My main theme on this topic has for a long time been that the currently popular technique of coin-driven governance, where governance is done by coin holders voting, is really broken and we need to move to something better, and specifically something less "financialized". Coin-driven governance naturally favors the wealthy, and there's all kinds of long-term ways in which it can easily break down. In my post on this last year, I described an example of a smart contract that would in a very user-friendly way let coin holders automatically accept bribes to vote in a particular way from the highest bidder:


This would turn every governance decision into an auction, which would lead to only the wealthiest participants having any kind of say at all. At best, this leads to soulless profit maximization, at worst, this leads to high-speed extraction followed by the project quickly collapsing.

My preferred alternative to coin-holder governance is some kind of multi-stakeholder governance that tries to formally represent people, and not just coins. Optimism is doing this with the concept of "citizenships", which are intended to be allocated to contributors and ecosystem participants and are deliberately non-transferable. But we're still in very early stages of figuring out how such a thing would work.

N.S.: Let's talk more about the alternative forms of human organization that blockchains might enable. I really loved your thoughtful review of Balaji Srinivasan's The Network State. Have there been any promising attempts so far to create "startup societies" with crypto as an integral part?

V.B.: I think one reason why this hasn't really happened so far is that there's a fundamental difference between a blockchain ecosystem and a full-on startup society. A blockchain ecosystem economically survives by convincing lots of people to become a little bit involved or at most medium involved. You only need a few core developers, and even they don't necessarily have to make large personal sacrifices. They keep living in a “normal” city, and generally it just looks like any other change of jobs. But a startup society, on the other hand, is a much deeper thing. You need people to take the plunge and move to a particular place, and likely an unconventional place that comes with big downsides that can only be overcome by upsides created by the community itself. Balaji is right that getting people to do such a thing requires deep moral narratives.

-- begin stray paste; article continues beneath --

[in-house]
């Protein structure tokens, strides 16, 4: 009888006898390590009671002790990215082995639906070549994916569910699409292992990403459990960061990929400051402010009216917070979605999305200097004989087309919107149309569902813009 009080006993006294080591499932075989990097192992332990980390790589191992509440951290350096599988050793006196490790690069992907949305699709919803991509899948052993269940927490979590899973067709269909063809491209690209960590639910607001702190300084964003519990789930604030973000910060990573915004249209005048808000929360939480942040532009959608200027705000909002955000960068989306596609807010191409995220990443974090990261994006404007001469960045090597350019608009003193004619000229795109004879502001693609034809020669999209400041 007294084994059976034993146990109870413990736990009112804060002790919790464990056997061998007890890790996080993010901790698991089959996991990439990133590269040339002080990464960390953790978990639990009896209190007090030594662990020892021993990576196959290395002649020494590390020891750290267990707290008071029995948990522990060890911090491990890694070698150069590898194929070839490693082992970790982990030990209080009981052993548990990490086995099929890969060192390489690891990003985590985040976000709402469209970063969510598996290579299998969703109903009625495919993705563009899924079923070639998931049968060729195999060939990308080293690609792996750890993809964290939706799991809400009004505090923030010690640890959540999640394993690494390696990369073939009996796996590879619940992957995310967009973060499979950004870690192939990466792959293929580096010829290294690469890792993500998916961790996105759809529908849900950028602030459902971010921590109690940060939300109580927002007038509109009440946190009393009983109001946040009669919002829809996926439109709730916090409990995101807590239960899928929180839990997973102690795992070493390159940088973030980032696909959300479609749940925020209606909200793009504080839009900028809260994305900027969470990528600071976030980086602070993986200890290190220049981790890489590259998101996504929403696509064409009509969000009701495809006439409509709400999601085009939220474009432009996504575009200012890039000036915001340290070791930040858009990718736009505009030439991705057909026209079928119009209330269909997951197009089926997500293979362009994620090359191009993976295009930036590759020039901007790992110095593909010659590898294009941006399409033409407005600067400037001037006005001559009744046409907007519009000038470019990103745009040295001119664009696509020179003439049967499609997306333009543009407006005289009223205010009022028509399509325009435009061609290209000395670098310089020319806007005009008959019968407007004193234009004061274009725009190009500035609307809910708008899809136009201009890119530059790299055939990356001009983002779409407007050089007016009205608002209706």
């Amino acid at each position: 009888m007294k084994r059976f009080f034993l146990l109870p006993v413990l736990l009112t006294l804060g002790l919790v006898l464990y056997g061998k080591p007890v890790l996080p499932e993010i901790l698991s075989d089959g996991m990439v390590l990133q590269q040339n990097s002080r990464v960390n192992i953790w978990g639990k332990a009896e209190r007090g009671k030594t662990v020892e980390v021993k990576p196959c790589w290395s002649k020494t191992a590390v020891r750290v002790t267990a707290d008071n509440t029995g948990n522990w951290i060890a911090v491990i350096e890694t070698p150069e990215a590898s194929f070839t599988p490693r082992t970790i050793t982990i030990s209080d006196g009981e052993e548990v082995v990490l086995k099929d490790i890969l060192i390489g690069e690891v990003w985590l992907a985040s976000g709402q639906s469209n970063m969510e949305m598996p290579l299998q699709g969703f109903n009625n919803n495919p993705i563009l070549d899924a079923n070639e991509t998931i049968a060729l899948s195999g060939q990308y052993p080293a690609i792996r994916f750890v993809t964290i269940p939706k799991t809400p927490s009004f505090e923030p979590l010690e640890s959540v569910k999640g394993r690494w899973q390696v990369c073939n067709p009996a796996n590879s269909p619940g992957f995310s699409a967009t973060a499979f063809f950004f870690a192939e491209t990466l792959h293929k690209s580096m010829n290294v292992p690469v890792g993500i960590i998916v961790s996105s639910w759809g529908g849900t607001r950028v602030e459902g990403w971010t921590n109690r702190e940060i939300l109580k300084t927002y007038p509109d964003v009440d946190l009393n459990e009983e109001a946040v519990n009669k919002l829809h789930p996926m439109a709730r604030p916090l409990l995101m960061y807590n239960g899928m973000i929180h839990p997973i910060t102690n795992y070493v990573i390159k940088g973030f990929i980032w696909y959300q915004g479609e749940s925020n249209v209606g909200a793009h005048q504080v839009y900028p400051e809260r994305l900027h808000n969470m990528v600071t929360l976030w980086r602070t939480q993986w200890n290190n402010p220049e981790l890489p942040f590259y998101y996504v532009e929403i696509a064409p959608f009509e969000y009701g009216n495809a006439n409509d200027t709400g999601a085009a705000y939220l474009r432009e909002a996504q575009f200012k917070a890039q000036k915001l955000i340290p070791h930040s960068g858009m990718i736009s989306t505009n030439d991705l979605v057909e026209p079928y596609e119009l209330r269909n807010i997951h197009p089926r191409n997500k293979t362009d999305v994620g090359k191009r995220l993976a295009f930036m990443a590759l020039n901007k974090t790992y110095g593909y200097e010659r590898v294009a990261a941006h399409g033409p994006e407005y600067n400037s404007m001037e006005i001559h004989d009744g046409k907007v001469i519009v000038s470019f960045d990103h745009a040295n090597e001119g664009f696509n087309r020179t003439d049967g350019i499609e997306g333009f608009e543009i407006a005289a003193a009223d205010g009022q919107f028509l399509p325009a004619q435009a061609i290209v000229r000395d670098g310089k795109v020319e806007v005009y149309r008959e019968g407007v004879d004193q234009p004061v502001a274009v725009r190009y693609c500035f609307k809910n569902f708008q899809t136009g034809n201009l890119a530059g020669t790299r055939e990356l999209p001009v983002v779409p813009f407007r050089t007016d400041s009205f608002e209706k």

I think crypto does have deep moral narratives, and they were very central to the ecosystem in the 2009-2014 era, back when people had no idea whether or not crypto as a sector would even survive, the average crypto person had pretty much no offline crypto social circle, and even legal issues were still uncertain. The conception of crypto as a continuation of a grand cyber-libertarian movement and a spiritual successor or sibling of PGP, BitTorrent, Tor, Assange, Snowden, etc was very strong, and these strong ideals served as the ideological and moral glue that allowed people to make big sacrifices and risks for the space. More recently, the industry has matured, and with that maturity came some degree of dilution. This dilution is good for mainstream adoption, and indeed the newer blockchain projects are often intentionally downplaying the weirdness with the goal of targeting mass adoption. NFTs are broadening the appeal of crypto to groups even further from its original user base.

But at this point, this growth has also made existing blockchains too "thin" to be good network states. Ethereum has so many different communities of users, and many of these communities deeply disagree with each other (there’s definitely “woke” and “anti-woke” Ethereans, for example, not to mention international divides). There's a strong overriding point of agreement around defending the integrity and operation of the chain, as we've seen with the recent community solidarity around preventing on-chain censorship, but not enough solidarity to form something like a country.